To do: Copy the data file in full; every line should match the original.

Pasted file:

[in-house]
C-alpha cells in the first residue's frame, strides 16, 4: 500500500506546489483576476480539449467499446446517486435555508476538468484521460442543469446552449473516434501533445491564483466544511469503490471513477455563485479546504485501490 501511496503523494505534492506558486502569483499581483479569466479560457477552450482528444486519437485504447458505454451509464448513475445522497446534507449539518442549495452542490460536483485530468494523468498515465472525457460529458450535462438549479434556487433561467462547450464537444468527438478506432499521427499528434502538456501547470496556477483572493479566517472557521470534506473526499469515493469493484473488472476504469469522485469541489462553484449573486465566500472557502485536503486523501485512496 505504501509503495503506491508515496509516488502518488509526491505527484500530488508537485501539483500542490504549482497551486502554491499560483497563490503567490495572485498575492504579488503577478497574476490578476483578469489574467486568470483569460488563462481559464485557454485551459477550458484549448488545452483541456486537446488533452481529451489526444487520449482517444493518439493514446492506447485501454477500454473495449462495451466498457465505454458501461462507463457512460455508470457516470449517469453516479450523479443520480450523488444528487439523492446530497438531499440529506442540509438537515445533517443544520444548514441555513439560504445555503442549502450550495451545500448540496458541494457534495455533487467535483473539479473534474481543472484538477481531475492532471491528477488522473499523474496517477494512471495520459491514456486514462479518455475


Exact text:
[in-house]
C-alpha cells in the first residue's frame, strides 16, 4: 500500500506546489483576476480539449467499446446517486435555508476538468484521460442543469446552449473516434501533445491564483466544511469503490471513477455563485479546504485501490 501511496503523494505534492506558486502569483499581483479569466479560457477552450482528444486519437485504447458505454451509464448513475445522497446534507449539518442549495452542490460536483485530468494523468498515465472525457460529458450535462438549479434556487433561467462547450464537444468527438478506432499521427499528434502538456501547470496556477483572493479566517472557521470534506473526499469515493469493484473488472476504469469522485469541489462553484449573486465566500472557502485536503486523501485512496 505504501509503495503506491508515496509516488502518488509526491505527484500530488508537485501539483500542490504549482497551486502554491499560483497563490503567490495572485498575492504579488503577478497574476490578476483578469489574467486568470483569460488563462481559464485557454485551459477550458484549448488545452483541456486537446488533452481529451489526444487520449482517444493518439493514446492506447485501454477500454473495449462495451466498457465505454458501461462507463457512460455508470457516470449517469453516479450523479443520480450523488444528487439523492446530497438531499440529506442540509438537515445533517443544520444548514441555513439560504445555503442549502450550495451545500448540496458541494457534495455533487467535483473539479473534474481543472484538477481531475492532471491528477488522473499523474496517477494512471495520459491514456486514462479518455475